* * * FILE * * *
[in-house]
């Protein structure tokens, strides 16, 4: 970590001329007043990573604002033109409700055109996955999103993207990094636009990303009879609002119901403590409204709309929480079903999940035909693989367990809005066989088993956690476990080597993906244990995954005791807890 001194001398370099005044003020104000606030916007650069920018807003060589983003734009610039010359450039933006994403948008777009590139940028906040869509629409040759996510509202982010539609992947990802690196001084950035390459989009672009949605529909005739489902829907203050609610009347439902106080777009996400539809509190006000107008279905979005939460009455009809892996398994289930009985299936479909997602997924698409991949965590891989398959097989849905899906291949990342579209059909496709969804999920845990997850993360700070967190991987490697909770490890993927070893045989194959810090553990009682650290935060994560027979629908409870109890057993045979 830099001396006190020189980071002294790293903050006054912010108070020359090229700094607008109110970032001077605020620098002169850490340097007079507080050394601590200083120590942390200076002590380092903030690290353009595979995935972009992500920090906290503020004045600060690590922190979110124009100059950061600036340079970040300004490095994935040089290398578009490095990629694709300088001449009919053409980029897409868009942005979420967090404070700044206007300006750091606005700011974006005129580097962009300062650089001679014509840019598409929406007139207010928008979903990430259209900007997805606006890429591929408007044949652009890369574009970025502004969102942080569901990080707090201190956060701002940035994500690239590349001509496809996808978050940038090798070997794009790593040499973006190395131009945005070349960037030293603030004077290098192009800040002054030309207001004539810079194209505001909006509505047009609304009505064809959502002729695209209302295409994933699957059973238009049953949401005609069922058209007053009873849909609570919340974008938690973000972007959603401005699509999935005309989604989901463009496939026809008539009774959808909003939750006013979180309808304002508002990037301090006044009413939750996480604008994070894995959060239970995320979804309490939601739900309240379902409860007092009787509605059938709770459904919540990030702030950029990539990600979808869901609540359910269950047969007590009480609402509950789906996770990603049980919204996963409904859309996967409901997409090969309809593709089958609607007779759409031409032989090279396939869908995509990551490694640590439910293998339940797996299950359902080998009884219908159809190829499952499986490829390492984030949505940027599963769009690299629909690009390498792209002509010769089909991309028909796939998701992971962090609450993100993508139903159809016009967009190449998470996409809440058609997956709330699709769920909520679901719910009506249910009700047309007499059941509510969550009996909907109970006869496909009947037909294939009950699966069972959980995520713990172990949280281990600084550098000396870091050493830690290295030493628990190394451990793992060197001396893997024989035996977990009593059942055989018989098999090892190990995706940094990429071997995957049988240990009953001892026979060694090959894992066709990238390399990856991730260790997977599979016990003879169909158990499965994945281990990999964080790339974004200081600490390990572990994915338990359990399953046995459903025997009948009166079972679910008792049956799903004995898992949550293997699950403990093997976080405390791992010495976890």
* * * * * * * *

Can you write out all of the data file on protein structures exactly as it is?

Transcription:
[in-house]
């Protein structure tokens, strides 16, 4: 970590001329007043990573604002033109409700055109996955999103993207990094636009990303009879609002119901403590409204709309929480079903999940035909693989367990809005066989088993956690476990080597993906244990995954005791807890 001194001398370099005044003020104000606030916007650069920018807003060589983003734009610039010359450039933006994403948008777009590139940028906040869509629409040759996510509202982010539609992947990802690196001084950035390459989009672009949605529909005739489902829907203050609610009347439902106080777009996400539809509190006000107008279905979005939460009455009809892996398994289930009985299936479909997602997924698409991949965590891989398959097989849905899906291949990342579209059909496709969804999920845990997850993360700070967190991987490697909770490890993927070893045989194959810090553990009682650290935060994560027979629908409870109890057993045979 830099001396006190020189980071002294790293903050006054912010108070020359090229700094607008109110970032001077605020620098002169850490340097007079507080050394601590200083120590942390200076002590380092903030690290353009595979995935972009992500920090906290503020004045600060690590922190979110124009100059950061600036340079970040300004490095994935040089290398578009490095990629694709300088001449009919053409980029897409868009942005979420967090404070700044206007300006750091606005700011974006005129580097962009300062650089001679014509840019598409929406007139207010928008979903990430259209900007997805606006890429591929408007044949652009890369574009970025502004969102942080569901990080707090201190956060701002940035994500690239590349001509496809996808978050940038090798070997794009790593040499973006190395131009945005070349960037030293603030004077290098192009800040002054030309207001004539810079194209505001909006509505047009609304009505064809959502002729695209209302295409994933699957059973238009049953949401005609069922058209007053009873849909609570919340974008938690973000972007959603401005699509999935005309989604989901463009496939026809008539009774959808909003939750006013979180309808304002508002990037301090006044009413939750996480604008994070894995959060239970995320979804309490939601739900309240379902409860007092009787509605059938709770459904919540990030702030950029990539990600979808869901609540359910269950047969007590009480609402509950789906996770990603049980919204996963409904859309996967409901997409090969309809593709089958609607007779759409031409032989090279396939869908995509990551490694640590439910293998339940797996299950359902080998009884219908159809190829499952499986490829390492984030949505940027599963769009690299629909690009390498792209002509010769089909991309028909796939998701992971962090609450993100993508139903159809016009967009190449998470996409809440058609997956709330699709769920909520679901719910009506249910009700047309007499059941509510969550009996909907109970006869496909009947037909294939009950699966069972959980995520713990172990949280281990600084550098000396870091050493830690290295030493628990190394451990793992060197001396893997024989035996977990009593059942055989018989098999090892190990995706940094990429071997995957049988240990009953001892026979060694090959894992066709990238390399990856991730260790997977599979016990003879169909158990499965994945281990990999964080790339974004200081600490390990572990994915338990359990399953046995459903025997009948009166079972679910008792049956799903004995898992949550293997699950403990093997976080405390791992010495976890």